It’s been exactly a year and two months since that dreadful morning. It’s summer and my girlfriends and I have managed to squeeze time out to take a trip, to Santorini, Greece. I’ve always wanted to come here. I get to finally tick it off my bucket list, I thought to myself, as we waited at the baggage claim of the Santorini Thira International airport for our luggage to come through the carousel. As the girls and I chattered away on dinner plans, I caught sight of a man staring at me from the other side of the carousel. For a moment, our eyes locked, we exchanged polite smiles then he looked away. It all happened in a heartbeat. It was so fleeting that a few minutes later, I began to debate with myself whether it was my imagination.

A few hours later, after unpacking and settling into our suites at the Vedema Luxury Resort, the girls and I decided it was best to have dinner at one of the restaurants inside the resort. We settled for the Alati Restaurant which, we were informed, was predominantly a seafood and greek cuisine restaurant. As a waiter showed us to a table for six out on the terrace, I looked around to take in the enchanting ambience that surrounded me. It was very beautiful and very peaceful. I let myself be engulfed by the cool outdoor air, the warm lighting and the soft jazz playing from speakers I suspected were hidden among the four hundred year old stones that formed the walls.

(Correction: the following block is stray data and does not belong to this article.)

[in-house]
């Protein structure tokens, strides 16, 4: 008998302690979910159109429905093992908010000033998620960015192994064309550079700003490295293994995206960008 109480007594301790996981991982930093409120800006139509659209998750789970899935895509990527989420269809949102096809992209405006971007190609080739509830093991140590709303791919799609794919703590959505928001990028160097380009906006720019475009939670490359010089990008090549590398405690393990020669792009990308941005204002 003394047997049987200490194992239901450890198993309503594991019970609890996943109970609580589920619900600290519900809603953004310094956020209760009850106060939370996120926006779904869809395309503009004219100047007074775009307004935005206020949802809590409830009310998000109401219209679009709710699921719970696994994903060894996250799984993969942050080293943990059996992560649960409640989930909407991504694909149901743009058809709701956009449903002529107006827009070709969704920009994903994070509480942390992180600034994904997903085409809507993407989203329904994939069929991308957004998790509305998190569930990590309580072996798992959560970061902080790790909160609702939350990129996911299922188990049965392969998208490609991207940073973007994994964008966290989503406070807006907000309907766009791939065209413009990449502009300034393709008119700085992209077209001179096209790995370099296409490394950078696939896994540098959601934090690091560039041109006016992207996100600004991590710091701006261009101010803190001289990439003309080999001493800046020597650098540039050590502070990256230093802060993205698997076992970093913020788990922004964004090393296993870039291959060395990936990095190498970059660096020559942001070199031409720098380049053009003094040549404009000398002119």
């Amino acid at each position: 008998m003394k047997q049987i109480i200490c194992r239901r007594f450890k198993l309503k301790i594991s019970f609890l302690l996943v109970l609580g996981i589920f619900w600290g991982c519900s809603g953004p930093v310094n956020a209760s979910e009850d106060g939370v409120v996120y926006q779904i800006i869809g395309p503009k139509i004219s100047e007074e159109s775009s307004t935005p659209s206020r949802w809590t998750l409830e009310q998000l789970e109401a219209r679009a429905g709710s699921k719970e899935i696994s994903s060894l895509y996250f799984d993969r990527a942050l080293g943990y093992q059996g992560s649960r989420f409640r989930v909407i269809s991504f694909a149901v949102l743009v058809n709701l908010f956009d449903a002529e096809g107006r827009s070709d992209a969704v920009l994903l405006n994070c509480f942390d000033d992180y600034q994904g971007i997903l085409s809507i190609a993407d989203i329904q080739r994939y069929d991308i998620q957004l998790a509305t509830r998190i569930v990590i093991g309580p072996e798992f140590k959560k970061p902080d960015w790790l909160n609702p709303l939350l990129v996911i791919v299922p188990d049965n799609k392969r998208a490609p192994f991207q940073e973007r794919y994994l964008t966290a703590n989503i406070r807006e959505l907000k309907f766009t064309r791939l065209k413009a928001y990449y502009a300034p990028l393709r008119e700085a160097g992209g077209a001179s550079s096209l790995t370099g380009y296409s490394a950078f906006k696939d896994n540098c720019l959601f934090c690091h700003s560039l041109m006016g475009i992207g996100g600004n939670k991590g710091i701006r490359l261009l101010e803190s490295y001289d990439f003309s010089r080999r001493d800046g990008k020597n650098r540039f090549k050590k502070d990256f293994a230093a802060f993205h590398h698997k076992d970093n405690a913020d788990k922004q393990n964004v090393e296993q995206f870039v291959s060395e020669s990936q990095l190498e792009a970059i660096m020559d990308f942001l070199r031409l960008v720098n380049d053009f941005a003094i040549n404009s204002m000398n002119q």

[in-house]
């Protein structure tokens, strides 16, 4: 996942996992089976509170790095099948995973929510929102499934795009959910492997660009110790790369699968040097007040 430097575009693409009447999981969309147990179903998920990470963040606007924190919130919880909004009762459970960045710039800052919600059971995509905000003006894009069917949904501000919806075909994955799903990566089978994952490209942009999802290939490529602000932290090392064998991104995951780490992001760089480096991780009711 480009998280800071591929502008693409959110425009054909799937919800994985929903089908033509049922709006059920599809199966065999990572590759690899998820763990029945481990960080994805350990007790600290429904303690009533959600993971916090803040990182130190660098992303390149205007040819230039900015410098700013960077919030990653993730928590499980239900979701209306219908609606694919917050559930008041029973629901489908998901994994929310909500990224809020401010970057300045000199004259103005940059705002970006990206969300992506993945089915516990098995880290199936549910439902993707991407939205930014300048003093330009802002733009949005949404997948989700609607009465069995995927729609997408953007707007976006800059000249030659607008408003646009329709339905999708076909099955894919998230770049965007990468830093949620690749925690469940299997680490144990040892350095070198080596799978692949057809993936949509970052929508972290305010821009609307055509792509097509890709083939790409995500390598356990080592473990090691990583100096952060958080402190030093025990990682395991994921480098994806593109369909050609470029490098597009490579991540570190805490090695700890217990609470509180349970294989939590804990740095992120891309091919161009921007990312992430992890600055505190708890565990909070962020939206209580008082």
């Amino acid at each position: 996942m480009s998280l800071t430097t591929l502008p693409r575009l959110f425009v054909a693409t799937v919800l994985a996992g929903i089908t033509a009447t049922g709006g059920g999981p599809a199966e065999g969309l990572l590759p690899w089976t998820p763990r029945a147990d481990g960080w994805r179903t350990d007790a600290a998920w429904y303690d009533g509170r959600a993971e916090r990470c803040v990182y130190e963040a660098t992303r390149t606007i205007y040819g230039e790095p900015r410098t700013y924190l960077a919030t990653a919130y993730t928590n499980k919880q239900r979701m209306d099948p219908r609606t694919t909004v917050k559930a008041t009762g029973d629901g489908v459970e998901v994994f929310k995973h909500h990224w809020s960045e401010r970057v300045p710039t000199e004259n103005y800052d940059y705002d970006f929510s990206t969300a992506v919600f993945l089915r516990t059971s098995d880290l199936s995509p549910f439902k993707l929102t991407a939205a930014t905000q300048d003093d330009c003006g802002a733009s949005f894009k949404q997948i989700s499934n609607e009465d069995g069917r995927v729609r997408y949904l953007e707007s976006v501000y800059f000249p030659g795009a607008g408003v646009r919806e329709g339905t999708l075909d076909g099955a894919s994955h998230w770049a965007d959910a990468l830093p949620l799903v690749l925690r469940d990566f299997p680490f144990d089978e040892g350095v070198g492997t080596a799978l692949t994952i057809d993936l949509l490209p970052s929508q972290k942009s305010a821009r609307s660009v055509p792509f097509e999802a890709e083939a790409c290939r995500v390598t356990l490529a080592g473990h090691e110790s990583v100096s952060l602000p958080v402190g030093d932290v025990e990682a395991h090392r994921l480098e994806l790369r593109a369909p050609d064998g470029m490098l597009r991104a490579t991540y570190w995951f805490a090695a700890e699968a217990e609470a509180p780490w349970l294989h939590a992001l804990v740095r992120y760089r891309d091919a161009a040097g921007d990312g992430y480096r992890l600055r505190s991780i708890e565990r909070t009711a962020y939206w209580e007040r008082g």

No sooner had we been served drinks than my attention snagged by the entrance of three gentlemen, one of whom I instantly recognized as the mystery man from the airport. My heart skipped a beat and I flushed internally. He was unmistakeable with his tall build, beautiful unruly dark hair that contrasted perfectly with his pale skin, intense green eyes and a bearded chin. He looked more handsome than I had allowed myself to remember. What was he doing here, I thought to myself as they were shown to the table adjacent to ours.

“Calm your horses, Kaka”, I muttered to myself as I sipped slowly on my cabernet sauvignon, and pulled myself together. I secretly hoped he would recognize me, even though I was now wearing lipstick and mascara, a black dress, strappy sandals and my hair up in a pony tail; and not the denim pants, t-shirt and sneakers I had on at the airport.